Ngā Pae o te Māramatanga is a centre for research excellence within Aotearoa New Zealand. Since its establishment in 2003 Ngā Pae o te Māramatanga has provided over 650 grants and scholarships for the development and advancement of Māori research excellence. These scholarships have supported students and researchers in a range of ways including: post-graduate study grants, research funding, research internships, a support hub for Māori researchers, and a relationship with Fulbright to provide assistance to Māori wishing to do post-graduate study overseas.
In a piece published through Waatea News, Veronica Tawhai from Massey University’s Putahi-a-Toi School of Maori Knowledge spoke about her experiences with Ngā Pae o te Māramatanga.
“We know that Ngā Pae [o te Māramatanga] has been the main source of support for the development of research but also for the development of young people such as myself who are not only conducting research that is going to make changes immediately but are really being groomed and grown to be able to play a role as scholars, as academics, as researchers in Māori development and continue to do good quality transformative research for the rest of our careers.”
At the beginning of March this year Ngā Pae o te Māramatanga learned that their application to the Tertiary Education Commission for continued funding as a Centre of Research Excellence had not been shortlisted. This decision has come as a great shock as Ngā Pae o te Māramatanga is the only Māori Centre of Research Excellence., On the 20th of March a hui (meeting) was held at Waipapa Marae, University of Auckland to discuss the cessation of Ngā Pae o te Māramatanga’s funding.
Topics on the agenda were:
- “The Development of the ‘Māori Economy’ – including the productivity of collectively owned, intergenerational land and resources, the governance and management of the institutions and organisations of Māori communities, the development of ‘value generating enterprises’ including businesses;
- Social Transformation and Equity –including the positive reorganisation and role of our communities, addressing needs and opportunities facing Māori communities such as health and wellbeing, education, equitable distribution of wealth and power in society contributing overall to healthy and prosperous families of mana;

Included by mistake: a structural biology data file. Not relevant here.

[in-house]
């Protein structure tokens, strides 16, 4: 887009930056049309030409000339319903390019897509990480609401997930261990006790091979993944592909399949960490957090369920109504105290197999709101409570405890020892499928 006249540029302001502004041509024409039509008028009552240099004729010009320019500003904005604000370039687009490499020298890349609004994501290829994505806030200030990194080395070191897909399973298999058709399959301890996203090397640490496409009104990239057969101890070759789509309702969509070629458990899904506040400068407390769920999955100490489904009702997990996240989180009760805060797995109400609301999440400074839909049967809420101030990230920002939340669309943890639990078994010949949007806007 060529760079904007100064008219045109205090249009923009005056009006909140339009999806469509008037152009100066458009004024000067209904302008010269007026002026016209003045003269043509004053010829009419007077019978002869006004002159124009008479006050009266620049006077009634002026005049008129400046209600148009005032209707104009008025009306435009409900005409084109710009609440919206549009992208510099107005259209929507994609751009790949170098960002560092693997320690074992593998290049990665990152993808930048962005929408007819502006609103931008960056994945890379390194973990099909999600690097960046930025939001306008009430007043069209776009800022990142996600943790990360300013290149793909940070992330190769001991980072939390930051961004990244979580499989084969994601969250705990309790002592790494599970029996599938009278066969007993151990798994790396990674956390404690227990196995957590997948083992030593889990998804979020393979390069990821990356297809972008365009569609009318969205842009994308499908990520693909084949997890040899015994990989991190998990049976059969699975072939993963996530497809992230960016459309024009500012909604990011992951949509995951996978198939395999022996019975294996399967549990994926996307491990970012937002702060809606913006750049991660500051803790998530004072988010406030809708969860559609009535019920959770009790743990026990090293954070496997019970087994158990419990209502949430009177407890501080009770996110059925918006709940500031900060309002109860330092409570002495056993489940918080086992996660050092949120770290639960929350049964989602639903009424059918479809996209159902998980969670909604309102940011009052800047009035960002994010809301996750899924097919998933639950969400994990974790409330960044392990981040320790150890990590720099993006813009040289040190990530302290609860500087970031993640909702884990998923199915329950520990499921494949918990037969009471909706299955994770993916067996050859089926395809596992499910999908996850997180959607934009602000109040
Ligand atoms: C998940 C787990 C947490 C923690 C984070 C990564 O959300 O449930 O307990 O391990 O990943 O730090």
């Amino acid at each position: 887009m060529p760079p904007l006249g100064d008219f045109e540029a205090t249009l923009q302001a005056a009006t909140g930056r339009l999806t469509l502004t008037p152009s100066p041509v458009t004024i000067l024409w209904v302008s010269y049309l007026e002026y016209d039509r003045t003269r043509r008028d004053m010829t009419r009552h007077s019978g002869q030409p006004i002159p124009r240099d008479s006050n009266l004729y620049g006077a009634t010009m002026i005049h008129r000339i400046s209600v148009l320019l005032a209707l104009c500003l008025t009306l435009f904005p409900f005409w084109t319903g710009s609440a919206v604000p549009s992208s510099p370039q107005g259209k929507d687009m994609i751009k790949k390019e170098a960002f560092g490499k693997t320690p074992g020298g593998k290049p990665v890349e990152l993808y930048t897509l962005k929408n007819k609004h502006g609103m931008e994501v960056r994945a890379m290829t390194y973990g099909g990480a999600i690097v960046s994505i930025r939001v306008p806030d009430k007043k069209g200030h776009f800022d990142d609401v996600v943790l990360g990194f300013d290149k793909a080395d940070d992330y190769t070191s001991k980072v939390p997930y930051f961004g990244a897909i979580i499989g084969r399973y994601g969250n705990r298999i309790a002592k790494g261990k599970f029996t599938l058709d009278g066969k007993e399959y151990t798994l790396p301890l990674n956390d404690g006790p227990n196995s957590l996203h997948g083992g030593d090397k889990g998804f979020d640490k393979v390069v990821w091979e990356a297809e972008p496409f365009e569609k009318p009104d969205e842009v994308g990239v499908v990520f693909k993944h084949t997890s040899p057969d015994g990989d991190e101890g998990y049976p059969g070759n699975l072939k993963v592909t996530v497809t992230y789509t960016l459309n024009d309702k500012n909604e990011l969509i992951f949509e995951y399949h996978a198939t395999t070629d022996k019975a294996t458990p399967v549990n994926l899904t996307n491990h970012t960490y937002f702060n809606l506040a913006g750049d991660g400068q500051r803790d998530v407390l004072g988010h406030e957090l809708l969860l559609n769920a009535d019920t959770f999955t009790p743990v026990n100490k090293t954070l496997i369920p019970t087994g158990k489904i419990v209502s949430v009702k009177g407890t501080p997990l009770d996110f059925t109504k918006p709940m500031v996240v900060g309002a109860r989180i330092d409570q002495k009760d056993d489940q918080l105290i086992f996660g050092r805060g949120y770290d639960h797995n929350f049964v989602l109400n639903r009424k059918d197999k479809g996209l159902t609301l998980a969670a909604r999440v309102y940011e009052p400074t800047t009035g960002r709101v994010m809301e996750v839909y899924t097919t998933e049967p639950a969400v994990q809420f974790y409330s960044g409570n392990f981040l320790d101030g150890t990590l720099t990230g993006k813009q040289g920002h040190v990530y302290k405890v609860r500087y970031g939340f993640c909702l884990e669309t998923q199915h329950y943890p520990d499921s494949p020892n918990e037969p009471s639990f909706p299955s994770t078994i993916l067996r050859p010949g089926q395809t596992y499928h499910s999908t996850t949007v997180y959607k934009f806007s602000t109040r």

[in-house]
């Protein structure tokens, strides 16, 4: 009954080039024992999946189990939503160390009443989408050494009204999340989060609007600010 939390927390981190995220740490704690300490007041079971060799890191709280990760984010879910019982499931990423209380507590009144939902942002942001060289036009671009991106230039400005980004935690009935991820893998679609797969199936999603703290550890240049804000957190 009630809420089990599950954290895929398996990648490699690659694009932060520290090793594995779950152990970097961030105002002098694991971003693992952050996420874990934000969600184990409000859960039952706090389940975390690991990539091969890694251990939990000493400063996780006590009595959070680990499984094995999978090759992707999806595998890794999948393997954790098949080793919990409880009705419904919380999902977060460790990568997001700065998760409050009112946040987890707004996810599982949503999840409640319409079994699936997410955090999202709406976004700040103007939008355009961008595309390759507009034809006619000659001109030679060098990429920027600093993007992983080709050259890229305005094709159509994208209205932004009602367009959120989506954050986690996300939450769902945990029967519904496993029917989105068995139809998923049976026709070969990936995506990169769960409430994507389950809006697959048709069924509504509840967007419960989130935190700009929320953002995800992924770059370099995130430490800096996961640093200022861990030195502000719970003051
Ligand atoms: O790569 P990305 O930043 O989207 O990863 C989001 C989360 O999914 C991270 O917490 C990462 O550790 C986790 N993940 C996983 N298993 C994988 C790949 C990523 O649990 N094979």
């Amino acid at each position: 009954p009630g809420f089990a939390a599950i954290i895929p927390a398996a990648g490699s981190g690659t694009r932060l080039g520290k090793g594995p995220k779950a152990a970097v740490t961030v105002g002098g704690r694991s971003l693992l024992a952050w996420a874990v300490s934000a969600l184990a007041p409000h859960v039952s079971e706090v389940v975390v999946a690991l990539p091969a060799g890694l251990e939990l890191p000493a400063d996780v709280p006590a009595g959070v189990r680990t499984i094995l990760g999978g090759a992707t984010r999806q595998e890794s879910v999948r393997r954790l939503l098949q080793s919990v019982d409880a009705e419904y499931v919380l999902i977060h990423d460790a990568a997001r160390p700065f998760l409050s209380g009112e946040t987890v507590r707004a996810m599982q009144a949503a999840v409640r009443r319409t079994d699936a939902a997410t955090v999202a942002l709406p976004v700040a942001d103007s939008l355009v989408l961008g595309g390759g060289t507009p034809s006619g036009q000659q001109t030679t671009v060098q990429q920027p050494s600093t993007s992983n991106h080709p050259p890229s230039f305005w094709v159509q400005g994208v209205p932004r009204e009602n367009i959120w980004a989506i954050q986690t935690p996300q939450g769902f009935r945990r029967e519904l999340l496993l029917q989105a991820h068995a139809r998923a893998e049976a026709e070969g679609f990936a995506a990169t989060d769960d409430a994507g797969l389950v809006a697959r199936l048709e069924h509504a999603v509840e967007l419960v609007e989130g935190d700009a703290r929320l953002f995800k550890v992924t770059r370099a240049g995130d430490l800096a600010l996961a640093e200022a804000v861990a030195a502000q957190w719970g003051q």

- The Creative Potential of Matauranga Māori – including the use of matauranga Māori and Te reo Māori in new creative enterprises, its encounter with other knowledge traditions including science, and understanding and harnessing the entire ‘tangata whenua continuum’ from pre-Aotearoa times to the present day.”(From the Ngā Pae o te Māramatanga website)
The hui was packed with people from all over the country, including many young people. All were concerned about the future of Māori research.
Natalie Coates, who is currently working as a lecturer at the University of Auckland, spoke about how she was able to do post-graduate studies at Harvard University thanks to a scholarship funded by Ngā Pae o te Māramatanga. Being a student and conducting research has meant a lot for her as a Māori woman and for her iwi. She said, “before you start your studies you have to go home first,” thus highlighting the importance of iwi and whānau in the research decisions of Māori. She said that where she was from people were wary of the education system and of researchers because of their negative experiences with education as well as with some of research studies done on their communities. Ngā Pae o te Māramatanga has supported young Māori through their tertiary education and research development so they can work with their people in culturally responsive ways.
Other speakers at the hui included:
- Board Chair, Sir Tipene O’Regan,
- Professor Sir Mason Durie,
- Dame Iritana Tāwhiwhirangi,
- Associate Professor Leonie Pihama,
- Professor Charles Royal.
Associate Professor Leonie Pihama spoke of the support that has already been shown for Ngā Pae o te Māramatanga both nationally and internationally. She highlighted the plans for the future of Ngā Pae o te Māramatanga and the action that needs to be taken to ensure these plans are realised. She reminded the audience of resistance and history,
“…our tūpuna fought for us to keep fighting, they didn’t fight for us to stop and compromise. So no compromise.“
You can find a summary of the hui HERE
To sign the petition in support of Ngā Pae o te Māramatanga click HERE
Contributed by Aneta Cram